In recent weeks I have shared about how we can identify what is most important and urgent by utilizing The Eisenhower Matrix. I have shared how we can follow the models shared by BJ Fogg to create prompts that help to remind us of our skills and motivations. But how do you determine what you can eliminate from your life so that you truly can Focus on the Focus? How do you ensure that you are maximizing your use of resources to enhance your efficiency while not sacrificing your effectiveness?
In schools, we are all familiar with the concept of initiative fatigue. Each year we are provided new guidance, new tools, new “Best Practices”, new scripts, and new mandates, yet nothing ever seems to be removed from our ‘to-do lists’. We are fearful of stripping away what might work so in our quest for better, we simply pile more on without ever stopping to analyze our perceptions of quality.
You may have been taught to teach students using the thoughts of Piaget and developmental psychology. perhaps this was supplemented with learning about Maslow’s hierarchy of needs. Later you were introduced to Bloom’s taxonomy of learning and more recently exposed to Webb’s Depth of Knowledge. Maybe you were in a school focused on student engagement, then the focus shifted to quality questioning, then to Social Emotional Learning, and now it’s Project Based Learning. Perhaps you had a focus on formative assessment, then you shifted to an adaptive assessment model, and now you are working on performance tasks. New initiatives roll in, but nothing ever leaves. New ideas are introduced, but nothing is forgotten.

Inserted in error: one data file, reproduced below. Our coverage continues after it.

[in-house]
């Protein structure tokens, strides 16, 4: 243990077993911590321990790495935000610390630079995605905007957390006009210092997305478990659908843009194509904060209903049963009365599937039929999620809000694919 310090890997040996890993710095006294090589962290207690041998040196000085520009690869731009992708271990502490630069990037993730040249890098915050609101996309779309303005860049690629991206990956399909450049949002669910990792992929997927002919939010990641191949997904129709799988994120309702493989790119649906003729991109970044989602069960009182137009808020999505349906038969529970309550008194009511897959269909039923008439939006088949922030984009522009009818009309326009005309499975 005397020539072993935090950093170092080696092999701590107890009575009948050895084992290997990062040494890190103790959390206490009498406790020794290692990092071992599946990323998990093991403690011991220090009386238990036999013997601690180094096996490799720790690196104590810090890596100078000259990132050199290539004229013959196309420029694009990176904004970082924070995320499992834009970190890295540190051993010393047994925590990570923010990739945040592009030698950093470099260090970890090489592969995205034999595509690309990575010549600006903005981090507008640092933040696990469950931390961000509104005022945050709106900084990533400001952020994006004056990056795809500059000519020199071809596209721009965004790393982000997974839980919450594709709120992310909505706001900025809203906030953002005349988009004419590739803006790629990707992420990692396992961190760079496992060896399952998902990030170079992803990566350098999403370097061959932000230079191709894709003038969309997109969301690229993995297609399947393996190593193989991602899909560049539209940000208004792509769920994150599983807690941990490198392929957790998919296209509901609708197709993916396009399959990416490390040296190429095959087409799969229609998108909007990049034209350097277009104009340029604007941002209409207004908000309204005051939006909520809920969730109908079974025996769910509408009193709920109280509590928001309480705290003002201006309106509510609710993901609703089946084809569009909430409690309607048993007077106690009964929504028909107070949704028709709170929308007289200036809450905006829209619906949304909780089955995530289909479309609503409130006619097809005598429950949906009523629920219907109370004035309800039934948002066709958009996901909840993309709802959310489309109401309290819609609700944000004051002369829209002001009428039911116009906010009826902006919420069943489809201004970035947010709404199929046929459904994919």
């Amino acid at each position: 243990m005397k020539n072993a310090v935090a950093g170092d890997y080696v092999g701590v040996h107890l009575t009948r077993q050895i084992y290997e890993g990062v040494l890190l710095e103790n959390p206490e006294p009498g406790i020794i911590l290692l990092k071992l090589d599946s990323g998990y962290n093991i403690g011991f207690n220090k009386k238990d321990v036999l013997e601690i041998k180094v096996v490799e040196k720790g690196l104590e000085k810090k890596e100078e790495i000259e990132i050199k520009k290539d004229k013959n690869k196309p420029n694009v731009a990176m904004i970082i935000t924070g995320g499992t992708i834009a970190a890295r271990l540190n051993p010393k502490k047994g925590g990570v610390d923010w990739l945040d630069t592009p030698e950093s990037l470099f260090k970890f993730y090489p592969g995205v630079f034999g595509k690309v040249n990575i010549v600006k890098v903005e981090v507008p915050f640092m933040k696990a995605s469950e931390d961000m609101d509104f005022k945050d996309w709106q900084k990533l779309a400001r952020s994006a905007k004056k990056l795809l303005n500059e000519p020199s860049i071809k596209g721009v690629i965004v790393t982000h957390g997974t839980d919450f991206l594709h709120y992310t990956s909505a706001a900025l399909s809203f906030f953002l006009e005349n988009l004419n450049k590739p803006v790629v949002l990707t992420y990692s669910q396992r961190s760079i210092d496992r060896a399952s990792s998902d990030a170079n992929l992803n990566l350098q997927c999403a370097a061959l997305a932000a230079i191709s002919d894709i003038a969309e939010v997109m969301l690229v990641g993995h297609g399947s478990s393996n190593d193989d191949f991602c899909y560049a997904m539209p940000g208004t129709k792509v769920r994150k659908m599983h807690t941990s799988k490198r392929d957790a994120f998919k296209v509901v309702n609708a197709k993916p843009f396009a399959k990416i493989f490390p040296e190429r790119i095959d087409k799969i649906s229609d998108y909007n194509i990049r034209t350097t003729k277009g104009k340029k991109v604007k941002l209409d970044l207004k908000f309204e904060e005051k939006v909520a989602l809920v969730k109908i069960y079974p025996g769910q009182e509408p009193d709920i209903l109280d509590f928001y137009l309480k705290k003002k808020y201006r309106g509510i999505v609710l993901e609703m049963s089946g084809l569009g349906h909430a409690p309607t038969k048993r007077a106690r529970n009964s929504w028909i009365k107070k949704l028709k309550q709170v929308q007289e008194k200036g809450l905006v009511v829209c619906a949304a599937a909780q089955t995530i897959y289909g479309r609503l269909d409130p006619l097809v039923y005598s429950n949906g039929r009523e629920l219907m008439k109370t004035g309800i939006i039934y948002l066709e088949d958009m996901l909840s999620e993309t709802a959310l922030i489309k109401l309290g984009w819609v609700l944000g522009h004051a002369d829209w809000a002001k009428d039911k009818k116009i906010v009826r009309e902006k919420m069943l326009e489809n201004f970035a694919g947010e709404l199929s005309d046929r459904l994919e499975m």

If this sounds familiar to you, let me introduce you to some good news. This isn’t how it has to be, nor is it how it should be. The best leaders recognize that in order to add something to someone’s plate, something else must be removed. We must be seeking efficiency at the same time that we seek effectiveness. Science supports this and research actually tells us that this shouldn’t be that hard to do.
Enter, the Pareto Principle.
Popularized through economics and replicated through countless organizational structures, this principle asserts that 80% of all outcomes are a result of 20% of the causes/actions. For example, 80% of your retirement fund growth is a result of 20% of your investments. 80% of your weight loss is a result of 20% of your diet. 80% of your personal stress is a result of 20% of your decisions. And 80% of student learning is a result of 20% of your pedagogy. That’s right, the vast majority of your success, and that of your students, is a result of 20% of the decisions you make daily. Not every decision, not every program, not every assignment. 20%!!! You don’t have to be perfect. You don’t have to do it all. You just have to identify what is making the impact and focus on that.
John Hattie, in his monumental meta-analysis, reminds us that 95% of all decisions we make in our classrooms are good for kids. The vast majority of what we are doing is helping to move students forward, however, not all things are equally impactful. Some things are…ahem…gooder than others…Some things have a greater effect on student learning than others. Some things should be our focus when we cannot focus on everything. Of the 252 influences studied, some things just matter more:
In a world where teachers are overwhelmed, where students are disengaged, where demands are countless, and initiatives evolve each year, make a commitment to Focus on the Focus. You don’t have to do it all, nor should you. All of it doesn’t matter. Focus on what does. Each school and each community needs something different. We are not all the same. Identify what works, eliminate what doesn’t, and focus on the focus.
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